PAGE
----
those days are over, pops

    1. exactly feels like 1970 …
      Cool that oldtimer replicas are still built.
      Fully understand Mr Oberheim fulfilling his dream.
      Also love the classic OB* sound!

      But: Would love to see something either innnovative, hightech, or simply 2022 !

    2. Minimoog reissue sold out.
      ARP 2600 FS reissue sold out.
      Prophet 5/10 reissues are selling like crazy.
      Rossum SP1200 reissue is popular.

      You sure those days are over?

      Not into the vintage stuff myself, but clearly there’s a market for it

      1. The reissues mentioned are primarily selling to the nostalgia crowd, many of whom are middle aged to seniors who now have money for expensive synths.

        1. That statement 100% sounds like it was pulled out of your ass, rather than based on any actual sales information.

          If there’s a ‘nostalgia crowd’, it’s the people that have decided to trade their collection of virtual 70s software synths from Native Instruments for a collection of hardware 70s synths copies from Behringer.

        1. What does it matter if they’re used on stage? I would doubt more than 10% of folks here play on stages. Yes, analog synths without presets are very hard to play live.

          1. To dig deeper into what Ortho was saying, not all synths are for everything. I love the Se02 for live use because of preset recall but do not like it in the studio because the knobs are much too small. Doesn’t mean its a bad product, but just better at something else than another synth in the same situation. The point of each product is to do what it does well, not what another synth already can do. At least, that’s what I look to new products for

            IMO the synth does have a place in the market and gives options different from anything else out. I don’t think I’ll get one or anything due to cost and I like to play out live a lot, but it will be perfect for a lot of people 🙂

        2. what an odd thing to ask. anyone that tours knows you don’t bring your really nice gear with you. The real question is what is in the studio.

        3. I see Prophet 6 and OB-6 on stage a fair bit, and they will probably remain the go to for live use over the P5 and OB-X8 which will get most use in the studio. Minimoog reissues definitely get used on stage.

    3. Are the days over for the Piano? For the Fender Strat? Fender Rhode? B3? TR808? For the Violin? For the Orchestra? You pick – one instrument – built directly on iconic instruments from the actual designers – and say – it has no relevance today! Oh dear.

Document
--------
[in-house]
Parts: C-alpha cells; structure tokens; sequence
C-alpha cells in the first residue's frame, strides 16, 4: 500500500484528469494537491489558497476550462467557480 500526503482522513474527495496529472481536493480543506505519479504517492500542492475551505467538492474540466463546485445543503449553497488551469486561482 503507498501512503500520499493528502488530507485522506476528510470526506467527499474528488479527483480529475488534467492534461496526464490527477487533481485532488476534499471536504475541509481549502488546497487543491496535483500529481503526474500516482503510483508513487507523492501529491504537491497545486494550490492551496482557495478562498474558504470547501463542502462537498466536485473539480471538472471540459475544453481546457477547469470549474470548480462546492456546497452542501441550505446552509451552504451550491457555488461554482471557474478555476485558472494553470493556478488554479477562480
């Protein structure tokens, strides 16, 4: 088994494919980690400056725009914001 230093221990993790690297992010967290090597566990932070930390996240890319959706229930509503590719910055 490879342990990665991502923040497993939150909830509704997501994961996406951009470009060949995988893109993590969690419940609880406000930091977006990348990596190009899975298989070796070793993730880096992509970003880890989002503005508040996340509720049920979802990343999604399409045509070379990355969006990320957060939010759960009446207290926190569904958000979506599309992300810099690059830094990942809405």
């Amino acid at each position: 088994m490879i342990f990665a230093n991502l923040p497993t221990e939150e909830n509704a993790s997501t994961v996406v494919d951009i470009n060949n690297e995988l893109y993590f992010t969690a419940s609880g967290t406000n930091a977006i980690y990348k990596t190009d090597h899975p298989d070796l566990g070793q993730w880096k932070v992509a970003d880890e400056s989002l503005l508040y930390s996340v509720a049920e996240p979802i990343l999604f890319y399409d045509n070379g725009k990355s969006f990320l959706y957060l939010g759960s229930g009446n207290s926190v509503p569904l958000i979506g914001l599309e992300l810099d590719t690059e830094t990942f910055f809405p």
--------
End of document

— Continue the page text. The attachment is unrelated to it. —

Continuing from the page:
1. name the bands using these giant analogs on stage…. not pianos…. i didnt say anything about pianos

        go ahead, im waiting

    4. There are still arena bands with really good keyboard musicians. I can see the need for this synth especially in the music genre I represent. Large size synth with good Fatar keybed, good for playing and performing live, robust and sturdy make, capable of taking some hits during arena tours… Those days aren’t over.

      1. We’ll soon see. I thought that was what the Jupiter X was for — looks good, robust, all the sounds you need for a main-stage band. Nord certainly had a role like that for a while.

    5. You are right it’s not the 70s, who care what bands use?
      While you try to find sense in it they will sell more than the Prophet rev4.

    6. Are you trying to say that in the 2010s, tiny bands play tiny analog synths really poorly and therefore we don’t need good instruments?!

  3. It looks absolutely beautiful and I’m sure will sound incredible…a truly wonderful (possibly) last gift to the musical world from the great master, Mr Oberheim, himself. I already have an OB6 and an SEM Pro (signed by Tom), so this isn’t for me…but we are living in a golden age!

  4. I have mixed feelings about this synthesiser and I will reserves judgement until I hear the instrument however I can say that I am disappointed with the design and aesthetics.That said, I could not be happier for Tom Oberheim and Marcus Ryle. They both deserve the recognition that is long overdue.

    As for the price, yes, it is overpriced, I would venture to say by at least $1k. However I suppose one is paying not just for the performance, however the nostalgia, and the name. Whilst this may have the Oberheim name, it is the considerable resources of Sequential and the parent, Focusrite behind this all.